MiFID II and GDPR: Did you survive the fallout?

Cast your mind back three months to the 25th May, when GDPR was introduced. Then go back to early January and the implementation of MiFID II.

What thoughts and feelings do these pieces of legislation conjure up for you? Positivity that complying was time well spent to improve your business and the service you offer to clients? A bureaucratic nightmare, which took your focus away from things which matter to clients? Or, perhaps, somewhere in between?

There’s no doubt that both represented a significant change to the status quo, with compliance eating up large chunks of time and significant resources. Now things are starting to bed in, I thought we’d revisit both to look at whether they have changed things for the better.


Despite being only eight months in to the new regime, we can already see how it is changing the way we work with clients.

Firstly, there are the financial consequences of the legislation. Compliance will push up costs, which must be borne by the advisory firm, passed on to clients, or a combination of both. I’ve seen no significant increase yet in the cost of providing ongoing advice, although I have no doubt some firms are considering increasing their charges.

However, in the wider profession I’ve certainly seen firms amending their service propositions and disengaging ‘lower value’ clients, for whom the new rules make it impossible to provide an ongoing service to at anything like a reasonable profit margin.

Necessity is the mother of invention and while disengaging previously advised clients will cause a short-term widening of the advice gap, in the longer term it may lead to new business models focused on providing an ongoing advice service at a lower cost. I’m not talking about the current incarnation of ‘robo advice’ (which in many instances amounts to nothing more than a simplified investment platform) but a more streamlined and cost-effective advice process, aimed at delivering a valuable service, when it’s needed, to those lower value clients advisers and planners can no longer service profitably.

Secondly, while welcoming the drive toward transparency, aimed at helping investors understand the fees charged, I must question the implementation. In fact, I’d go further and say that the sheer volume of paperwork a consumer now receives following a simple transaction, such as opening an ISA or topping up a pension, runs contrary to the spirit of the legislation. When will regulators learn that more information doesn’t increase transparency if no one reads it?

Finally, there’s no doubt that the legislation is confusing for all concerned and riddled with inconsistency. For example, the 10% drop rule applies differently to discretionary and advisory portfolios, and in itself, is a potential force for no good.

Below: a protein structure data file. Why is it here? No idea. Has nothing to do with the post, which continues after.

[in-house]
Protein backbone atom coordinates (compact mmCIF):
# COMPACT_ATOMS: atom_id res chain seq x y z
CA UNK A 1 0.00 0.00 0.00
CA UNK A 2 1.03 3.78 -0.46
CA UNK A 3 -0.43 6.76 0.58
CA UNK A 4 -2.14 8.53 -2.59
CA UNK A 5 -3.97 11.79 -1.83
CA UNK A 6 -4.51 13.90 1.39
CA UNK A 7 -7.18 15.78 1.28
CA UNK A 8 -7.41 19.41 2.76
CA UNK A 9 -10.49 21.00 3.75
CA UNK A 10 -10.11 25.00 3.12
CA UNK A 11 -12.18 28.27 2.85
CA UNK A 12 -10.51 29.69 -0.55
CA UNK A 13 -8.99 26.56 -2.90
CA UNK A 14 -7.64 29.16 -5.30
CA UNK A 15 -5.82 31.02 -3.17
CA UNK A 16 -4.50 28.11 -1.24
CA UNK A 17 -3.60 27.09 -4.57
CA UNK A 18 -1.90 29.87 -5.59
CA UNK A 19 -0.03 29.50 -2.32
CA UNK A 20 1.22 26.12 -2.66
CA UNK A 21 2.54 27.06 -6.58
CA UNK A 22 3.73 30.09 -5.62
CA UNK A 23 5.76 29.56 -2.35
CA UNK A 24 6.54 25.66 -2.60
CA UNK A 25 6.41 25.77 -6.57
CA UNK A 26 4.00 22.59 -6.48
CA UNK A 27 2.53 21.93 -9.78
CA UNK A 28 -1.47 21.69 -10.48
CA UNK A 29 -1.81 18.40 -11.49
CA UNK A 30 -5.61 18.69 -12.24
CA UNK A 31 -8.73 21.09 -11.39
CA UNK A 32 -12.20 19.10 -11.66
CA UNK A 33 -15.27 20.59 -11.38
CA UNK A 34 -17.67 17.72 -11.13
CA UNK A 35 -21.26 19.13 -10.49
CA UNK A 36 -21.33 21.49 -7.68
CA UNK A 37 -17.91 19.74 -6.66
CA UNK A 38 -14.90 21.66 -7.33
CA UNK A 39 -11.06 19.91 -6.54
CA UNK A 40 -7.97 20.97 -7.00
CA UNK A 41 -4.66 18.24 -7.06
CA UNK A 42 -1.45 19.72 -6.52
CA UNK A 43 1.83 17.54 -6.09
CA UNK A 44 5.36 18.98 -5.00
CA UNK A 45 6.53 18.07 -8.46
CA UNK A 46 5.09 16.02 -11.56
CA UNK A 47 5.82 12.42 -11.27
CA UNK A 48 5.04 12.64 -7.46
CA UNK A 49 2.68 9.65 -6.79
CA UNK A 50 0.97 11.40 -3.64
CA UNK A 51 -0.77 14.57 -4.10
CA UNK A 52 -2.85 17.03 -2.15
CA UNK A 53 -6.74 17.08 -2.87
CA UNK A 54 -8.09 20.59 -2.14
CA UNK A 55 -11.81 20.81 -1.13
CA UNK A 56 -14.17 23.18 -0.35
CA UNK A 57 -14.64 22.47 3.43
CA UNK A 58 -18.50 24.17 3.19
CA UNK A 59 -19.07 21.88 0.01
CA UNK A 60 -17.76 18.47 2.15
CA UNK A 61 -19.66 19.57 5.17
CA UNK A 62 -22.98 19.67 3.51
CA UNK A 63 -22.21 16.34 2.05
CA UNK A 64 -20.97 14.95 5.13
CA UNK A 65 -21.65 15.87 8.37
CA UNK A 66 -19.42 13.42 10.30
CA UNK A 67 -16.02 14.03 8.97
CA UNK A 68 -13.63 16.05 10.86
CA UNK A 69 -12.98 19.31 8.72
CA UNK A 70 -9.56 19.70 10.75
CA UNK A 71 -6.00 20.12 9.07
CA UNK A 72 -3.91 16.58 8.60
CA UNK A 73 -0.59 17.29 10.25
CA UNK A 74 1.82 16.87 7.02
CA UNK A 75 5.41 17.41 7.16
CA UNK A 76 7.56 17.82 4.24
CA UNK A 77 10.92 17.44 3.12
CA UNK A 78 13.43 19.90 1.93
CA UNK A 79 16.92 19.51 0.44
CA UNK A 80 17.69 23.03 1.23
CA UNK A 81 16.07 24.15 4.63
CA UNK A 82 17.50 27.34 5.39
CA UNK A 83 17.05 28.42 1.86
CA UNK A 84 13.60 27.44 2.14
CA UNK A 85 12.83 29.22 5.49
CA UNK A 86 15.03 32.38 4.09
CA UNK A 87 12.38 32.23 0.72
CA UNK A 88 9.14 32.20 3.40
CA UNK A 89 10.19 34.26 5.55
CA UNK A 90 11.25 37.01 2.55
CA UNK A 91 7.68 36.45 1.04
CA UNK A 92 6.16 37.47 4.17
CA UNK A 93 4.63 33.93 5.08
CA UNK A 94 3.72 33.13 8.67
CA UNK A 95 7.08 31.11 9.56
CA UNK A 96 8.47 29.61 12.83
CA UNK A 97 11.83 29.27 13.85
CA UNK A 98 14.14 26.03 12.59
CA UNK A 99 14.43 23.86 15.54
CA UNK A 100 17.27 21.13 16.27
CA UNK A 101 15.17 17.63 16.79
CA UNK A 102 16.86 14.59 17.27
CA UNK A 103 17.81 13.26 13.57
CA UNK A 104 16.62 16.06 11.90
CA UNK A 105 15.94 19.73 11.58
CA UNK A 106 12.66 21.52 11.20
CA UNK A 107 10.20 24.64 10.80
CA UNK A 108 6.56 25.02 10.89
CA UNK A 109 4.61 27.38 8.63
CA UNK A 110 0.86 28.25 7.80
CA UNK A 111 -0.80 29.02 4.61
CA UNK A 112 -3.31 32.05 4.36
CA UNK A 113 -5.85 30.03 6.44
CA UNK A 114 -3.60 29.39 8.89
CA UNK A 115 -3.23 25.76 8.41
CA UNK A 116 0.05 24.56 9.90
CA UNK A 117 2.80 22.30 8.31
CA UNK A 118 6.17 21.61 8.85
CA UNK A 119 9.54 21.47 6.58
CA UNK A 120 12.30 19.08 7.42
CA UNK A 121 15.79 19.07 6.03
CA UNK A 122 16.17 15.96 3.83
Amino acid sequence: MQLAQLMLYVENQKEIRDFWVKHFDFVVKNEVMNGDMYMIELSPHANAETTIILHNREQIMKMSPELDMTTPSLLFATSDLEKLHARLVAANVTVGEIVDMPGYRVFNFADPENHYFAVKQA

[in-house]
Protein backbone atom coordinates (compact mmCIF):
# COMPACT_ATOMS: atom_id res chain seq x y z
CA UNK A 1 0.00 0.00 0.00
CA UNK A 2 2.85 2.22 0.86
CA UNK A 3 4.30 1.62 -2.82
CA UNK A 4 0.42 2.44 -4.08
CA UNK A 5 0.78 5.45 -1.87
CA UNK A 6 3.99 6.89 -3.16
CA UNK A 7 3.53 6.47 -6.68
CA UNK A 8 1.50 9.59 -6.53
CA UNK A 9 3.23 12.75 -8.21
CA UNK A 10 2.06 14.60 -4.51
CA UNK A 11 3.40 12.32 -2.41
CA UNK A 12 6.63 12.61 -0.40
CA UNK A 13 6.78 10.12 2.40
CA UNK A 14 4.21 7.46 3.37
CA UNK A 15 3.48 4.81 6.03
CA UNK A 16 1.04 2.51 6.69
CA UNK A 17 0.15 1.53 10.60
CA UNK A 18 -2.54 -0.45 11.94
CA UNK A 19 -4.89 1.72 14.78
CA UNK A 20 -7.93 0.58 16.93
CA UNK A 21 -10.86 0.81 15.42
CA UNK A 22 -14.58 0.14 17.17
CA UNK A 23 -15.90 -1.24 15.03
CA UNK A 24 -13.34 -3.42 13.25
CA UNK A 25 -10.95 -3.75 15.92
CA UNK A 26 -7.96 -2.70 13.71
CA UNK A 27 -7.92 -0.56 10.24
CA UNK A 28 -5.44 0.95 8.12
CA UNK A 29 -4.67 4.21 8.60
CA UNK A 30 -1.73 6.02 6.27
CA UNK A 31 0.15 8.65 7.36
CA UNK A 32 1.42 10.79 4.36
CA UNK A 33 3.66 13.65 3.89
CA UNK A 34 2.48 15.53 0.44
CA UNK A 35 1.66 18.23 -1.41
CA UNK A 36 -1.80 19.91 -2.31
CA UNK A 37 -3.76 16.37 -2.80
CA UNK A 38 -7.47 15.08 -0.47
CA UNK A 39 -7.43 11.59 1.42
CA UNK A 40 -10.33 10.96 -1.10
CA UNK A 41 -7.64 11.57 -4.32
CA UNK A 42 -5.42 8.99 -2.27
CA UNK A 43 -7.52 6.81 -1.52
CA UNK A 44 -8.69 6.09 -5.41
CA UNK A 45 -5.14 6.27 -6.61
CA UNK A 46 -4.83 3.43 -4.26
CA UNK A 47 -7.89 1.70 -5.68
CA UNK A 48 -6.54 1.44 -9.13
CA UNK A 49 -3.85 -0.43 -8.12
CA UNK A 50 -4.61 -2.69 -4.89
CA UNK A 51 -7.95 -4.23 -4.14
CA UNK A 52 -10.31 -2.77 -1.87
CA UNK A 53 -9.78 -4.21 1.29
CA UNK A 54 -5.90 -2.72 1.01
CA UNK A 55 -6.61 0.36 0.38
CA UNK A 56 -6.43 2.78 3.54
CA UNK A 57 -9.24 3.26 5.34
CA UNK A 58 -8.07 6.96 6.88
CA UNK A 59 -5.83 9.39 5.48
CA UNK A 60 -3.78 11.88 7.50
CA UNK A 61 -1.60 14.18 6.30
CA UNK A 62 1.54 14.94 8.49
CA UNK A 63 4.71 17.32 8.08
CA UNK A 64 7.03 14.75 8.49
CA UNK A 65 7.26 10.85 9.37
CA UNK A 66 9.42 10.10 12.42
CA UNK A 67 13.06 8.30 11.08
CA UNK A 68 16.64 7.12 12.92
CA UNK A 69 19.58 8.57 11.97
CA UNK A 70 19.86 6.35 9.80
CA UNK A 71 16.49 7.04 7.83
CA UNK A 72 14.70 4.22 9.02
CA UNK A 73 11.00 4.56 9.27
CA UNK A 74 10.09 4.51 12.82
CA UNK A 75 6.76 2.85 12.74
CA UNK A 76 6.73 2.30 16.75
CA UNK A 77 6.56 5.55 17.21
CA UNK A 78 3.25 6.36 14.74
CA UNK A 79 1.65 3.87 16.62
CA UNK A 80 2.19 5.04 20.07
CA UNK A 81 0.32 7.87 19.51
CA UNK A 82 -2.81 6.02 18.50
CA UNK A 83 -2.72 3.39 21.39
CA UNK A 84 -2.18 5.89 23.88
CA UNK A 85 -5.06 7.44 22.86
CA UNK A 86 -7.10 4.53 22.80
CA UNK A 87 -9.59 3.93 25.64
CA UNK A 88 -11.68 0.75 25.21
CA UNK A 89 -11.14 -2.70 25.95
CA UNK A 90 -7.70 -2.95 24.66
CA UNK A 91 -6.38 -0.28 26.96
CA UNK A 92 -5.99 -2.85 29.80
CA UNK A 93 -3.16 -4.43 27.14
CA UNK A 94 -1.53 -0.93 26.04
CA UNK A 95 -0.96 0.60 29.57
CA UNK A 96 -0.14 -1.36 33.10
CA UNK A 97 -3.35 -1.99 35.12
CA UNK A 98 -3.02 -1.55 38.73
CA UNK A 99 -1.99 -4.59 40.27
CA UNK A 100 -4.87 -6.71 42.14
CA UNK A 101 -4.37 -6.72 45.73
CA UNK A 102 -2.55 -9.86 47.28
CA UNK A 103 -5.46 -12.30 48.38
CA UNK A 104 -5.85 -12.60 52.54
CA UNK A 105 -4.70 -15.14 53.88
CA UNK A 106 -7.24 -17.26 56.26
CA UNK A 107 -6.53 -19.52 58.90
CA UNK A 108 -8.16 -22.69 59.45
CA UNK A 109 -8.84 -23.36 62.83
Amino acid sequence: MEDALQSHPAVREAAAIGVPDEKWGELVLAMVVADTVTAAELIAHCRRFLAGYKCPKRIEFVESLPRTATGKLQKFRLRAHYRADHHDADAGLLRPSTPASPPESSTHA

Like many, I question the need for the rule in the first place; we all know that it’s time in the market which is important, not timing the market. We are yet to see how this will play out, however I’m concerned that when the inevitable market fall happens, at best the new rule will lead to unnecessary and time-consuming conversations with needlessly worried clients. At worst, we’ll see knee-jerk emotional reactions, which will run contrary to the fundamental principles of investing.


If the slew of emails asking me to reconfirm permissions was anything to go by, most businesses left their GDPR planning to the last minute. While it’s emails such as this which seemed to capture most people’s attention, I believe there are more significant benefits to GDPR, which we will only see play out in the fullness of time.

We all know there’s a need to increase trust in financial services. Equally, we all know that financial scams are rife, many of which are borne out of data breaches.

GDPR gives us an opportunity to tackle both.

Compliance demonstrates to consumers that our profession takes data security seriously. Apologising after a data breach, as so many large organisations have had to do over recent years, is one thing, but surely it’s better to avoid that breach in the first place? At an individual client level, a breach could cost the individual victim, and the firm advising them if they are found to be responsible, many thousands of pounds, plus untold damage to their reputation. Only last week an article appeared in the Telegraph telling such a story.

If GDPR is the catalyst for improving data security, and consequently reducing financial scams and increasing trust, that must be welcomed.

Meeting the challenge

Would I have chosen to have either piece of legislation introduced and implemented in the way they were?

No, absolutely not.

I’m also mindful that the job of complying with the legislation isn’t over yet. All firms have an ongoing duty to remain compliant and, in many respects, we are in unchartered waters, especially with the 10% rule, which we have not seen play out yet.

Despite both being time-consuming to implement, unnecessarily complex and at times immensely frustrating, I can see the potential benefits in both MiFID II and GDPR, which we need to embrace.

Financial services is the most resilient of all professions. Over the years we have been forced to deal with constant and significant regulatory change; during the past decade we’ve dealt with RDR, MiFID I & II, and GDPR, not forgetting Auto Enrolment and Pension Freedoms, which have led to a revolution in retirement planning.

Has our profession stepped up to the plate? Damn right we have. And, I have no doubt will continue to do so. In the meantime, we need to focus on what our clients pay us for and value most; helping them overcome their financial problems and challenges, while ensuring they plan for to achieve their future goals and aspirations.

Now, let’s get back to the day job!